The positioning shoe, by which the gullet plate end can be accommodated in the mounted state, is situated between an upper plate and the welded plate. After the plate is tilted back, there is access exists to the positioning shoe and the end of the gullet plate.

The task is also solved by a riding saddle that is adaptable to the shape of the horse by refitting the gullet plate, especially changing the gullet plate ends.

Weight distribution on the costal arch can only effectively occur if the shape of the gullet plate is adapted to the shape, i.e., the size and form of the musculature of the horse. If the horse, for example, builds up muscles during a training cycle, an unduly narrow gullet plate can lead to adverse effects and pressure sites. If, on the other hand, a horse has lost muscle during a training pause, the pressure surfaces of a gullet plate will no longer be sufficient to guarantee weight absorption.

Since the significant changes of an animal occur in the lower region of the gullet plate, it is fully sufficient to refit the gullet plate in the region of its ends, by replacing them. For this purpose either the entire gullet plate can be removed from the riding saddle and modified or the central section of the gullet plate left in a saddle and only the gullet plate ends removed and replaced. In the latter case the central section of the gullet plate is fixed in the riding saddle.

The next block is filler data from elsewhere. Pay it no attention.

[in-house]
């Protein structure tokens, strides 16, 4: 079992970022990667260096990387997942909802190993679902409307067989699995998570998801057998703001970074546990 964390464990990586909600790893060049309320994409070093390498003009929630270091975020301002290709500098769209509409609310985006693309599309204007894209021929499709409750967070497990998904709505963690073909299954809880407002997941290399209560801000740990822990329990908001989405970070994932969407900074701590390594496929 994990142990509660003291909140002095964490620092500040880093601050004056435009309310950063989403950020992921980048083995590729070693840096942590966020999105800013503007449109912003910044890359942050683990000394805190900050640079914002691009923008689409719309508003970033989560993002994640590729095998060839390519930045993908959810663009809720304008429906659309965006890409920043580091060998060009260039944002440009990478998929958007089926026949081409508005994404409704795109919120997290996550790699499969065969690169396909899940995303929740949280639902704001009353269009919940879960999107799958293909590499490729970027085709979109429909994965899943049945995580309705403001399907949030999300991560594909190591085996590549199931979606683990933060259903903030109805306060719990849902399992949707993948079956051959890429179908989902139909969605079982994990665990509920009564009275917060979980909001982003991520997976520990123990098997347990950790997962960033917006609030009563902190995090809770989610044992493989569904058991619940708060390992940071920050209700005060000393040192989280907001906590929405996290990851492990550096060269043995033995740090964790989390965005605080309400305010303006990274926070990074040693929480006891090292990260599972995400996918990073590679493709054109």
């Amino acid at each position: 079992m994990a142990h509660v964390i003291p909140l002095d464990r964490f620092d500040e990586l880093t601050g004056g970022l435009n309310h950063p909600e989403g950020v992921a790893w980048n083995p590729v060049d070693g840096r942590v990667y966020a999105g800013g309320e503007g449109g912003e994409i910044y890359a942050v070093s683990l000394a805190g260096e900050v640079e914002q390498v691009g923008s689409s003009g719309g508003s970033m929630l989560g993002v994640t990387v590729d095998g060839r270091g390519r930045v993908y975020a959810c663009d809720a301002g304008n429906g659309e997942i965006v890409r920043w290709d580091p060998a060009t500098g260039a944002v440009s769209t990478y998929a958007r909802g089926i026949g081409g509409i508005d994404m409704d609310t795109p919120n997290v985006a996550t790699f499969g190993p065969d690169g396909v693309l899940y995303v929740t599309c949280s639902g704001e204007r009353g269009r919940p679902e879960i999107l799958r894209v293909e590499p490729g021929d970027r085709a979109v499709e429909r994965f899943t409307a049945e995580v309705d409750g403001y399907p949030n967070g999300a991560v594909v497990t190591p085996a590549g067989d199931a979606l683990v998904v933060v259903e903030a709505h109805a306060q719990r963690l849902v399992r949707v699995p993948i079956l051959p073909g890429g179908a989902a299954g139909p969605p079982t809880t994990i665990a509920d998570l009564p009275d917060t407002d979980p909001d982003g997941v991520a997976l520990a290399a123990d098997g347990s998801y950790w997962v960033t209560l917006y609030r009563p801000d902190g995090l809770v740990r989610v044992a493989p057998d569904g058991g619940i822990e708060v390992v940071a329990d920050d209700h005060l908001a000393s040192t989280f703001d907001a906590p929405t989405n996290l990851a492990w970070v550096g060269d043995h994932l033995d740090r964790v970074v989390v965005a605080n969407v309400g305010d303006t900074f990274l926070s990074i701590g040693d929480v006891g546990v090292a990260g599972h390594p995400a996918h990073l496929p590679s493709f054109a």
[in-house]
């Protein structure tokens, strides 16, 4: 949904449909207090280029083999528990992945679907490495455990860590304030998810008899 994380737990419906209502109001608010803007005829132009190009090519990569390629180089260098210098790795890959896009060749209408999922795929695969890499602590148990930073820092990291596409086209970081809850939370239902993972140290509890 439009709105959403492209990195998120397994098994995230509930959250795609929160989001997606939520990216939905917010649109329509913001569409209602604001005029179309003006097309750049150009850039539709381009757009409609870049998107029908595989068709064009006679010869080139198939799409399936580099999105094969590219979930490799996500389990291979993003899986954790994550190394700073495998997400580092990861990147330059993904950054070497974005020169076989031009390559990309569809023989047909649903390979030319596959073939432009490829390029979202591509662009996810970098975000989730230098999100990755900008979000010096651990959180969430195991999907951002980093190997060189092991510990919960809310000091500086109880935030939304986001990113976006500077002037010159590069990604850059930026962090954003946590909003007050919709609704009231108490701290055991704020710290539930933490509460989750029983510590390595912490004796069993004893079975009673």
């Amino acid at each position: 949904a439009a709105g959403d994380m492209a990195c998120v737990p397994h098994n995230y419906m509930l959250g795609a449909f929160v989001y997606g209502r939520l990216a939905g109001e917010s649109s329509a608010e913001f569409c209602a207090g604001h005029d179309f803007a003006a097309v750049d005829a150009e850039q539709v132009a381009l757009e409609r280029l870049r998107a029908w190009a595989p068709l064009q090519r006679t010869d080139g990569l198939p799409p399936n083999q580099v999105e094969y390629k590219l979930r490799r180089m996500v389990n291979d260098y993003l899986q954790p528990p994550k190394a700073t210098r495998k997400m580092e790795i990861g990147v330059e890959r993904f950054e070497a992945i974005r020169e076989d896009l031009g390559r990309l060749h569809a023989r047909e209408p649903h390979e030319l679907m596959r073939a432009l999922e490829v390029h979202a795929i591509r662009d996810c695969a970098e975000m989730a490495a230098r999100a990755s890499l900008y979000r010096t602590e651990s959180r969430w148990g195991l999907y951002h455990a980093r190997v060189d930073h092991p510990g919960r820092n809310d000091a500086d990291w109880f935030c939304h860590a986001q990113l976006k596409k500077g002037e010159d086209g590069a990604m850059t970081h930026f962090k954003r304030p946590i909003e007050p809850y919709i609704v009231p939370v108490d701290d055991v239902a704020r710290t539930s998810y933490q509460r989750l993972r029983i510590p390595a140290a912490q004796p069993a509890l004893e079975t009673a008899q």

Changing of the gullet plate ends can be carried out, for example, by the replacement of the entire gullet plate or by the replacement of its ends.

It can also be prescribed to lock the gullet plate ends in adjustable positions. The gullet plate ends would then not have to be replaced only adjusted.

The task is also solved by a gullet plate for a riding saddle especially with the aforementioned features, designed and mountable in a riding saddle so that the foremost part of the gullet plate is situated above the lowermost part and the gullet plate arms enclosing the back of the horse each define a pressure surface on their downward and rearward pointing ends that extends roughly parallel to the dorsal vertebrae of the animal when mounted on the back of the horse.

The task is also solved via a gullet plate for a riding saddle, especially with the features described above, designed and applicable in a riding saddle so that when the saddle is mounted, the gullet plate has a pressure surface on both sides for weight distribution on the costal arch of the horse, and leaves freedom for movement of the shoulder blades of the horse.

The gullet plate preferably has a support surface on both sides to support the saddle relative to the withers musculature of the horse, in which both the support surfaces and the pressure surfaces leave room for the shoulder blades of the horse.